Divided into three parts – Inferno, Purgatorio, and Paradiso – the lengthly epic poem traces the journey of Dante, who is both the author and the main character of the trilogy, from the darkness and terror of hell to purgatory and on to the revelation of the divine light of God in paradise. This dramatic journey allegorically represents the soul’s journey towards God.
The story of The Devine Comedy began on a Holy Thursday in the year 1300, when Dante was 35 years old, half of the biblical lifespan of 70.
The first lines of the long epic poem begin with:
Halfway through our life’s journey
I woke to find myself within a dark wood
because I had strayed from the correct path.
Oh how hard it is to describe
how harsh and tough that savage wood was
The very thought of it renews the fear!
Dante found himself lost in a dark wood, implying the apocalyptic vision of the biblical Book of Revelation. There, he faced three fierce beasts, a leopard, a lion, and a she-wolf, which respectively signify greed, pride, and lust, chasing after him in an attempt to prevent him from climbing a mountain.
Suddenly, the ancient Roman poet Virgil appeared before him and rescued him from the clutches of the beasts. He told Dante that he had been given a mission to guide him through the upcoming journey. Together the two of them started their descent into Hell, a place made up of nine circles in the middle of the Earth, each with varying levels of sin and punishment.
In the underworld, they saw countless sinners who had expressed no repentance for what they had done while residing on Earth and were now sentenced to painfully suffer relentless punishments relating to the vices they had committed during life. The more serious their sins, the more severe the punishments were that the sinners were subject to.
For example, in Canto XX, or the eighth circle, fortune-tellers, astrologers, and false prophets have their heads twisted around on their bodies backward for all eternity, making them unable to see what is ahead since this is the precise goal they sinfully endeavored to achieve in life.
The first circle of Hell is reserved for mythological and historical characters who were born before Christ and so naturally were not baptized – like Plato, Aristotle, Cicero, and Virgil himself.
The second circle is a place reserved for the souls of the lustful. Dante was shocked when seeing the historical figure Francesca and her lover Paolo to be trapped in an eternal whirlwind, ceaselessly sweeping them through the air just like the way they had allowed the power of lust to blow them about needlessly and aimlessly. After speaking a few words with the couple and learning of the sordid story of adultery that led to their damnation, Dante fainted out of pity for the doomed pair.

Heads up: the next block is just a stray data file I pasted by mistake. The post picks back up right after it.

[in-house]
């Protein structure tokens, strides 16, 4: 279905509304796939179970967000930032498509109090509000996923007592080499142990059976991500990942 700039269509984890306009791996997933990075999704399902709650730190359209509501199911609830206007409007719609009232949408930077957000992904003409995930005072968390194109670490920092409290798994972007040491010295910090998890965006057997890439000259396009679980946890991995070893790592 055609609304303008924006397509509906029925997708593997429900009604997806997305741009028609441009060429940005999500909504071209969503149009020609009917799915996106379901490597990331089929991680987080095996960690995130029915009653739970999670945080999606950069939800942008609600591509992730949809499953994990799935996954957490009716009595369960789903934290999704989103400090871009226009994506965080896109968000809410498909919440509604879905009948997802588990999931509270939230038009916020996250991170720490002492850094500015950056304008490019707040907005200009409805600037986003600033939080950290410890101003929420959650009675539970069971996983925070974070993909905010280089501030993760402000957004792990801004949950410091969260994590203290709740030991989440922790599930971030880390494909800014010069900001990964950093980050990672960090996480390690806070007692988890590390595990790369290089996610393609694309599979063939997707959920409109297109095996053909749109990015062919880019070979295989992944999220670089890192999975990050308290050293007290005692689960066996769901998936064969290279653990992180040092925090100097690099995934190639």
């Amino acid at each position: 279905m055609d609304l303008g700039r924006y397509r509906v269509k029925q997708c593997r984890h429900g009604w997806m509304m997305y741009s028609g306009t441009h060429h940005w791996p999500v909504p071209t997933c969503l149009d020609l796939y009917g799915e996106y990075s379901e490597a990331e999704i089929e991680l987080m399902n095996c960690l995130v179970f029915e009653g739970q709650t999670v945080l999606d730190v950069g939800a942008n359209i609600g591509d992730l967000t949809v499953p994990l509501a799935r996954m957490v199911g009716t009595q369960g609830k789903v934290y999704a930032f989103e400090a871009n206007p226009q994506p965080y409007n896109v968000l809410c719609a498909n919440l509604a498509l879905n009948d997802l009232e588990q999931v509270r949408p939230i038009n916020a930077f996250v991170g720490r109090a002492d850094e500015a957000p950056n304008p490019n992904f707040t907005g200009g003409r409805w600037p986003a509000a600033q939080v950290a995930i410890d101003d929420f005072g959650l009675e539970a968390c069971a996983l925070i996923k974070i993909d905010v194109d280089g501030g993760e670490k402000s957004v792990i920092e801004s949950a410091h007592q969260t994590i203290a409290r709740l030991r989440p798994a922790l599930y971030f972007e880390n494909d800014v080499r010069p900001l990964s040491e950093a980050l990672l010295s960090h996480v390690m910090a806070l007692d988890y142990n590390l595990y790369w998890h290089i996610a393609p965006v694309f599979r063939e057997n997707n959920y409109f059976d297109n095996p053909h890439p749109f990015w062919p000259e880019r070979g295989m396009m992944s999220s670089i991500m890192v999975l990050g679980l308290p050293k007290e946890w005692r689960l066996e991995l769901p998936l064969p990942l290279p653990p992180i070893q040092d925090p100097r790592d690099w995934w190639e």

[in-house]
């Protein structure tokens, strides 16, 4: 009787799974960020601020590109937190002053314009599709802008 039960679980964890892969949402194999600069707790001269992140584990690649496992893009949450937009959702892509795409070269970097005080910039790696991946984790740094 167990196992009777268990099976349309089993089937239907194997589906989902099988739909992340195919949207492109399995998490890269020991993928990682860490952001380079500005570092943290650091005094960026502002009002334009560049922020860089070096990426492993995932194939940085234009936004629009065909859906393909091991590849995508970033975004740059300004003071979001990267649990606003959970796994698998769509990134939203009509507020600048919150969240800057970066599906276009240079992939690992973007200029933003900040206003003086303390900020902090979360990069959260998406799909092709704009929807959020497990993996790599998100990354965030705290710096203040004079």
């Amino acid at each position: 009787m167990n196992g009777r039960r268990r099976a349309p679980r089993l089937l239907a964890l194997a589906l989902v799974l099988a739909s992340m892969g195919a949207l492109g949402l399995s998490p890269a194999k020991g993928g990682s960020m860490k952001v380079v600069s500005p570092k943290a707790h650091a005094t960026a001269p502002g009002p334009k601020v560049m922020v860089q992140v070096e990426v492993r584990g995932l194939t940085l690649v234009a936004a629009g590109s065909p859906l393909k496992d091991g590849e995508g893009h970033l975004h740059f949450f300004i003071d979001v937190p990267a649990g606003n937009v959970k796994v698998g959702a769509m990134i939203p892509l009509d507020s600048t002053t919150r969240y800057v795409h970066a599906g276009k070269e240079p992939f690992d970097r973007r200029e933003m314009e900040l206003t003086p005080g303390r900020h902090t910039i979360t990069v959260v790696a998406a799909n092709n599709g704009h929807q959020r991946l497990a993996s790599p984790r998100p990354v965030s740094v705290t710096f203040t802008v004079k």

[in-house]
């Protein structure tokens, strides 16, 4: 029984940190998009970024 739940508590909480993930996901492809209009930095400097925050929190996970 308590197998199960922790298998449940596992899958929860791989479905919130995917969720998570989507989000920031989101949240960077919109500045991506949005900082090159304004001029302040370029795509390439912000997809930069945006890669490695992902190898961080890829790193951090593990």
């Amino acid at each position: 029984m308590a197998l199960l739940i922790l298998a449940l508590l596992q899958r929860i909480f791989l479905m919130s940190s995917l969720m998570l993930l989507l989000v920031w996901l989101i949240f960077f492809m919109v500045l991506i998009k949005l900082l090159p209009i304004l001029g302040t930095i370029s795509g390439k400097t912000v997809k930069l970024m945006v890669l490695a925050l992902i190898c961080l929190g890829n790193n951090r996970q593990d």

In the remaining circles, Dante and Virgil witnessed with their own eyes the ever-increasingly grisly punishments and their varying imaginative forms for sinners of gluttony (circle three), greed (circle four), wrath and depression (circle five). Circle six keeps the souls of the heretics, circle seven contains those who committed violence, deceivers reside in the circle eight and circle nine is a place of trust betrayers.
At the very center of the ninth circle, the two pilgrims saw a three-faced Satan, frozen in an iced lake and gnawing the worst betrayers: Judas (who betrayed Jesus), and Brutus and Cassius (who betrayed Julius Ceasar). The terrifying beast was trapped waist-deep in the ice and desperately beat his wings as if trying to escape from the constant icy wind that only further ensures his imprisonment.
Finally, Dante and Virgil ascend out of the under gloom to reach the second stage of their journey, Purgatory, at dawn on Easter Monday. Purgatory resides on a mountain on an island on the far side of the world, where they must fully purge themselves of sin before ascending to Heaven. There are seven terraces on the mountain, corresponding to the seven deadly sins or “seven roots of sinfulness” which are pride, envy, wrath, sloth, covetousness, gluttony, and lust.
In Purgatory, the sins of man are more psychological than physical compared to those in Hell, rooted in the motive rather than the action.
This part of the journey is actually our protagonist’s most painful process of spiritual rehabilitation, where he had to remove his own attachments and cleanse himself of his sins in order that he may ascend to the heavens.
Here, the souls still have to endure punishments to some extent. Unlike the souls in Hell, these souls sing and praise God while enduring their punishment because they know that they will become worthy of ascent to the final and highest realm. They are even allowed to freely move between the seven levels as they cleanse themselves.
Reaching the top of the mountain, Dante entered the earthly paradise of Eden, where appeared a woman called Beatrice, who replaced Virgil to guide him through heaven. Passing through the nine celestial spheres of Heaven, finally, they reached the Empyrean, the heaven of divine peace.
The Divine Comedy has a happy ending with Dante seeing the Triune God at the peak – also the end of his journey. In a flash, he receives true understanding that he cannot express. Finally, in his mind, the mystery of Christ‘s divinity and humanity is unraveled and his soul becomes aligned with God’s love.
But already my desire and my will
were being turned like a wheel, all at one speed,
by the Love which moves the sun and the other stars.